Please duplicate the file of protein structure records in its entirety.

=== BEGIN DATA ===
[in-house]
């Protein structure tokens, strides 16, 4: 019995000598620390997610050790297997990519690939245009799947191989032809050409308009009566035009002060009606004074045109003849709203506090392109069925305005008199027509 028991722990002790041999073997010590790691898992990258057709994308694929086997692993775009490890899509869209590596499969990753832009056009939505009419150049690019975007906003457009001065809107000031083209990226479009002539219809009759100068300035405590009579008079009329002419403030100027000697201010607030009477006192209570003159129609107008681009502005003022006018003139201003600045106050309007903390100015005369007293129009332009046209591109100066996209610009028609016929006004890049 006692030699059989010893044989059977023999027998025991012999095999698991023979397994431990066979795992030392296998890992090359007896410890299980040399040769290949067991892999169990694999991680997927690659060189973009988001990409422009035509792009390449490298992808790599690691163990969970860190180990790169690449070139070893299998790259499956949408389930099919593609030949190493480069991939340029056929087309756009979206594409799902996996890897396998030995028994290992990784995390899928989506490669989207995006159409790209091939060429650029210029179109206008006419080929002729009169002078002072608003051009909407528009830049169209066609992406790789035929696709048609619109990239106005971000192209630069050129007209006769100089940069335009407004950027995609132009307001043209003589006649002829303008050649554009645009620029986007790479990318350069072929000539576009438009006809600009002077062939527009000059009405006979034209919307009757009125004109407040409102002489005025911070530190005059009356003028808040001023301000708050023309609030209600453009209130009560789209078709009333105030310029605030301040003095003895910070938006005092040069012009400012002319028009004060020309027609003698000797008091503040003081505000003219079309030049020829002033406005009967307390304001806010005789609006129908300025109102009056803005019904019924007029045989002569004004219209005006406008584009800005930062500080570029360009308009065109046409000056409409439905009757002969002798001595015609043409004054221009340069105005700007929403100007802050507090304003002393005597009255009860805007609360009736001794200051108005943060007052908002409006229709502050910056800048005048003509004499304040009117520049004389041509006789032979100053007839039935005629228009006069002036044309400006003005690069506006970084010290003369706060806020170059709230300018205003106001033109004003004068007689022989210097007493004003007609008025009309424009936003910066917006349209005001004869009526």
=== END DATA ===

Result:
[in-house]
């Protein structure tokens, strides 16, 4: 019995000598620390997610050790297997990519690939245009799947191989032809050409308009009566035009002060009606004074045109003849709203506090392109069925305005008199027509 028991722990002790041999073997010590790691898992990258057709994308694929086997692993775009490890899509869209590596499969990753832009056009939505009419150049690019975007906003457009001065809107000031083209990226479009002539219809009759100068300035405590009579008079009329002419403030100027000697201010607030009477006192209570003159129609107008681009502005003022006018003139201003600045106050309007903390100015005369007293129009332009046209591109100066996209610009028609016929006004890049 006692030699059989010893044989059977023999027998025991012999095999698991023979397994431990066979795992030392296998890992090359007896410890299980040399040769290949067991892999169990694999991680997927690659060189973009988001990409422009035509792009390449490298992808790599690691163990969970860190180990790169690449070139070893299998790259499956949408389930099919593609030949190493480069991939340029056929087309756009979206594409799902996996890897396998030995028994290992990784995390899928989506490669989207995006159409790209091939060429650029210029179109206008006419080929002729009169002078002072608003051009909407528009830049169209066609992406790789035929696709048609619109990239106005971000192209630069050129007209006769100089940069335009407004950027995609132009307001043209003589006649002829303008050649554009645009620029986007790479990318350069072929000539576009438009006809600009002077062939527009000059009405006979034209919307009757009125004109407040409102002489005025911070530190005059009356003028808040001023301000708050023309609030209600453009209130009560789209078709009333105030310029605030301040003095003895910070938006005092040069012009400012002319028009004060020309027609003698000797008091503040003081505000003219079309030049020829002033406005009967307390304001806010005789609006129908300025109102009056803005019904019924007029045989002569004004219209005006406008584009800005930062500080570029360009308009065109046409000056409409439905009757002969002798001595015609043409004054221009340069105005700007929403100007802050507090304003002393005597009255009860805007609360009736001794200051108005943060007052908002409006229709502050910056800048005048003509004499304040009117520049004389041509006789032979100053007839039935005629228009006069002036044309400006003005690069506006970084010290003369706060806020170059709230300018205003106001033109004003004068007689022989210097007493004003007609008025009309424009936003910066917006349209005001004869009526």